Other areas have faced similar hardships, including Missouri, where the town of Times Beach no longer exists due to toxic chemicals sprayed there 40 years ago. Another town in Montana was poisoned by asbestos in the 1980s.
Some believe those residents’ stories could serve as a blueprint for East Palestine locals desperately seeking medical care.
Nestled in the mountains along the Kootenai River, Libby, Montana, is as beautiful a setting for a town as you can imagine.
But the dark reality is that it’s the site of one of the worst corporate environmental disasters in history.
“It was everywhere,” Gayla Benefield said.
For years, workers in the dusty vermiculite mine didn’t know it was contaminated with deadly asbestos fibers, though the company — W.R. Grace — did.
It spread all through town.
“My grandkids, my children. Now, four or five of my children diagnosed,” Benefield said. “Nine out of 11 of my grandchildren … their first day of exposure was at summer school and kindergarten.”
Benefield watched her father and then her mother die of what she called “take-home asbestos.”
Then, she filed a lawsuit.
“Nobody else would do it,” she said.
W.R. Grace paid millions of dollars in claims before going bankrupt in 2001, but health problems persisted.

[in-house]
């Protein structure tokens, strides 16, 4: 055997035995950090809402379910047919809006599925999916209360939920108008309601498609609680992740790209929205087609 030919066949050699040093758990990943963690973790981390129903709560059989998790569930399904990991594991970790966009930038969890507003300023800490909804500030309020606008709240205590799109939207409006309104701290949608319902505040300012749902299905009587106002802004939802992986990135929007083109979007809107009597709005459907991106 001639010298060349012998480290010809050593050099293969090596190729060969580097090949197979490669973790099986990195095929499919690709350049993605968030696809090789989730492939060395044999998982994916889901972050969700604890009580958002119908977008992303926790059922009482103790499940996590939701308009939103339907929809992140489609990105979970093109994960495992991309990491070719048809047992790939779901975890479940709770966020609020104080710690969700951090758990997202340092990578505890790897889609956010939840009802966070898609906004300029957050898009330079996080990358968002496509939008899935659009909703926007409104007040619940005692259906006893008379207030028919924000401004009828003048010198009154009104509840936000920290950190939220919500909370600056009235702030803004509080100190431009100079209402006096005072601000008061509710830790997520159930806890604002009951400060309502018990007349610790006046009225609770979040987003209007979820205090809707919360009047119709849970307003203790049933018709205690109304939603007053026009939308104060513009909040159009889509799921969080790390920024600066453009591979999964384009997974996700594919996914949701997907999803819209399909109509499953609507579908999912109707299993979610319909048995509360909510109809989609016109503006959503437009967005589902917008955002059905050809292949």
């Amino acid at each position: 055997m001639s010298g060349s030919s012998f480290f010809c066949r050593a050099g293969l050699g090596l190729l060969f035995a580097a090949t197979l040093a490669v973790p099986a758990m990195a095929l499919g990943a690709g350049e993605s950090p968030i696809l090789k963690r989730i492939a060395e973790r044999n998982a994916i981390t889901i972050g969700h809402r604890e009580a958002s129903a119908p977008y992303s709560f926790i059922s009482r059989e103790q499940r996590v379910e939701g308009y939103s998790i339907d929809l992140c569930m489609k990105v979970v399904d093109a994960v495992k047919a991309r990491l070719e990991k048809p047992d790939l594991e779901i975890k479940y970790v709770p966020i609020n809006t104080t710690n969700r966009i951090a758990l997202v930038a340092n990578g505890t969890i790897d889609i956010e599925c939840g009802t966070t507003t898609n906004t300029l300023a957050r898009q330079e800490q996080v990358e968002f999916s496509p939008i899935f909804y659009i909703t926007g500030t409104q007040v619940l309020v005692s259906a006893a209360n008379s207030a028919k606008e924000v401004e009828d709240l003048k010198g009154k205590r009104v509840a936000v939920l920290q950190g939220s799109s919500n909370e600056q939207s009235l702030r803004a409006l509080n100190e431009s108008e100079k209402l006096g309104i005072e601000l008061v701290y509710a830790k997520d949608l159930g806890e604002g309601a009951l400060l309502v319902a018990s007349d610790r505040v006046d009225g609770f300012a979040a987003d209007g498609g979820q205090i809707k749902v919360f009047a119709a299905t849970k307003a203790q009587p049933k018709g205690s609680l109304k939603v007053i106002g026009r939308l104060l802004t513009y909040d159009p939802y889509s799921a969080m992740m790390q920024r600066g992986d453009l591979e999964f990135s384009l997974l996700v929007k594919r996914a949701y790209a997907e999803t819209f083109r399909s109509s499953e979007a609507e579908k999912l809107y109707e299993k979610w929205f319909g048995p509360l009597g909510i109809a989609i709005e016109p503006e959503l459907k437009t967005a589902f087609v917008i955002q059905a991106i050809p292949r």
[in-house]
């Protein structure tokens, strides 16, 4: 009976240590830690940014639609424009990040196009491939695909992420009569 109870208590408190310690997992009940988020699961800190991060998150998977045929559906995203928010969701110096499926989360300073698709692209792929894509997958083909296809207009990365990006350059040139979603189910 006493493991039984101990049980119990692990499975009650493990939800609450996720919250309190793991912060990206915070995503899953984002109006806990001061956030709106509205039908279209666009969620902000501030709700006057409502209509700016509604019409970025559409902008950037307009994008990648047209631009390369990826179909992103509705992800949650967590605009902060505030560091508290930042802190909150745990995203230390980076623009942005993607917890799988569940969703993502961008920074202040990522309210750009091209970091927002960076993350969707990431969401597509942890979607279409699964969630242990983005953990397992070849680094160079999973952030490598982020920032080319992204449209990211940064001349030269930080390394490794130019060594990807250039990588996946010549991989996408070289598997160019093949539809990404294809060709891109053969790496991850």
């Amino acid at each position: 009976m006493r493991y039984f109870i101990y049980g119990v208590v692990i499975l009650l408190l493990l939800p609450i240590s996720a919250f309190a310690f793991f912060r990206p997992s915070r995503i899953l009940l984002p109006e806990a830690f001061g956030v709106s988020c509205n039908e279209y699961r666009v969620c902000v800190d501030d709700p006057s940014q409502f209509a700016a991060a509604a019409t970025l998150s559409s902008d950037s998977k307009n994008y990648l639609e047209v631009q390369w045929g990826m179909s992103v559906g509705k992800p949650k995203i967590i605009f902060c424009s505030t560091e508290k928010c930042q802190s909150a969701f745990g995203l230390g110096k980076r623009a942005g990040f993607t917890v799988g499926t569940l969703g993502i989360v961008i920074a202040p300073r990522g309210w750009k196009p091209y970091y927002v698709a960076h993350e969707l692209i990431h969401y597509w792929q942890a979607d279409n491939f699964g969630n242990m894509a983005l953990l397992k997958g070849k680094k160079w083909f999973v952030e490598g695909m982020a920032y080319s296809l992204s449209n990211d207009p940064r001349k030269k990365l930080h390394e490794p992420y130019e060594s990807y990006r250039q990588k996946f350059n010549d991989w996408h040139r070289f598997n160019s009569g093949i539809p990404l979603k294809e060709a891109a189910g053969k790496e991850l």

Dr. Brad Black helped establish the Center for Asbestos-Related Disease in Libby, Montana.
“Seventy-four hundred residents were screened over the first two summers — 2000, 2001,” Black said. “And over 18% of them had abnormalities on their X-rays.”
Residents were dying and couldn’t get health care.
LeRoy Tom worked at the mine.
“They denied obvious cases,” he said. “They just denied them.”
Benefield said residents got Max Baucus, their U.S. senator at the time, involved.
“I just found right then and there: I’m going to do whatever it takes to bring justice to the people in Libby, Montana,” Baucus said. “In a town meeting, their complaint with the EPA (wasn’t) doing very much, so I turned to my assistant there in front of everybody. I said, ‘Get the EPA Administrator on the line right now. Let’s find out what the heck’s going on here.’”
Baucus pushed the EPA to declare a public health emergency.
It was 2009, and then-President Barack Obama was pushing health care reform. Baucus had an idea.
As chair of the Senate Finance Committee, Baucus rallied for a provision of the Affordable Care Act that granted Medicare coverage for individuals exposed to environmental health hazards to help Libby residents.
Today, everyone in Libby, regardless of age, is eligible for Medicare if they have been affected by asbestos.
“He saved the community,” Benefield said. “That’s all I can say. Absolutely. He was our savior.”
It was a lesson, Baucus said, that senators can get results if they focus and “raise hell” with the EPA and appropriate federal agencies. He believes similar tactics could be effective in areas like East Palestine, Ohio, where residents are recovering from the burning off of toxic chemicals after a train derailment earlier this year.
“The squeaky wheel does get the grease,” he said. “If you really do focus, then I do think that people in Ohio who suffered from this train wreck are going to get assistance.”